Timur: Many of the NSP target countries quite honestly before this did not have much knowledge of Taiwan’s infrastructure capabilities. But now that this policy is in place, that has been changing, and Taiwan is becoming more and more widely known, it’s being put on the map here. And Taiwan companies are successfully entering the markets. Our company, CECI, has a number of projects in those countries, an MRT project in Malaysia would be a good example. Another example would be one of our projects in Indonesia, it’s a toll-road project. We’ve been working with TAITRA, with one of their invitation projects, where they invite potential buyers from the region to come to Taiwan to discuss potential business opportunities. There was also a visit recently organized by the Overseas Community Affairs Council where they brought quite a big delegation of infrastructure company leaders from NSP target countries to meet with CECI and discuss future cooperation potential. We are already seeing the benefits of these policies, and hopefully they will be developing further in the future and will bring even more benefits for companies.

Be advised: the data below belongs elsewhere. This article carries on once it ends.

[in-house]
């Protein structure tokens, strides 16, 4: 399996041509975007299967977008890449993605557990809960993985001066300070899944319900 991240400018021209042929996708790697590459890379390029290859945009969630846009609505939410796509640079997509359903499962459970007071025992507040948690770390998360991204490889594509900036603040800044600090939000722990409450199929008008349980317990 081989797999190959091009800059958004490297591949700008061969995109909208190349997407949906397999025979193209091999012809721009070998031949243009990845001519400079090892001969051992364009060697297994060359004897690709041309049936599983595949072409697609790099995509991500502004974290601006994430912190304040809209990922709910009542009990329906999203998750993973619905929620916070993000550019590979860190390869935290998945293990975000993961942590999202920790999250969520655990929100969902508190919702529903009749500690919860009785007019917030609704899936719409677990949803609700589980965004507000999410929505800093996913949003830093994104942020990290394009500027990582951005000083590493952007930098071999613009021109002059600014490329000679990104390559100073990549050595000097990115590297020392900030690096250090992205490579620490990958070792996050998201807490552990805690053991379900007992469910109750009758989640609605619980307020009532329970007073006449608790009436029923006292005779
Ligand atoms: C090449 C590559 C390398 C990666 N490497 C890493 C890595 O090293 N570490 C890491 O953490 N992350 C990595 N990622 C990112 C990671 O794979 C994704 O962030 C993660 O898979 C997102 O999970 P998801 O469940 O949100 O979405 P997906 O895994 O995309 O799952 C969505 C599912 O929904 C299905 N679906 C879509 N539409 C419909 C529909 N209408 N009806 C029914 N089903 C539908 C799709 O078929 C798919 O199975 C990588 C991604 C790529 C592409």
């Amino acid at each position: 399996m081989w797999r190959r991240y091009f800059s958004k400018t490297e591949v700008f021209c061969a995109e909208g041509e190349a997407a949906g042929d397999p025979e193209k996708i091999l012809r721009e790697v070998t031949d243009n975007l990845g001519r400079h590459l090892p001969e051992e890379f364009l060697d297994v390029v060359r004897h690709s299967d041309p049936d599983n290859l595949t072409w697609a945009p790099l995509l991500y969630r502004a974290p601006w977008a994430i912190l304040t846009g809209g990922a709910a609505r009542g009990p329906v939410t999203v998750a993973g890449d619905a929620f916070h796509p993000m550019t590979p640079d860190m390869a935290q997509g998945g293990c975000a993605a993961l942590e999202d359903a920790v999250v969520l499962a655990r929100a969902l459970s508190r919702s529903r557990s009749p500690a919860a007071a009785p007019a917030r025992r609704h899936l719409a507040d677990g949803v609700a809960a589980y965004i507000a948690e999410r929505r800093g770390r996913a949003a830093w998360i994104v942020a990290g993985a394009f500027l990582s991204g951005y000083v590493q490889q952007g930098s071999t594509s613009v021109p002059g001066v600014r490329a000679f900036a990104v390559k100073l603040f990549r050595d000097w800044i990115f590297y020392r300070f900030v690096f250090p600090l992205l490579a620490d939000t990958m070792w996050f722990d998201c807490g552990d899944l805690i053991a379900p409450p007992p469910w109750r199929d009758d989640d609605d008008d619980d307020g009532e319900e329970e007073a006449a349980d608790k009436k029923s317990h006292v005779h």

Eric: And finally, before we go, do you have any suggestions for what the government’s next steps should be as they continue pursuing this policy?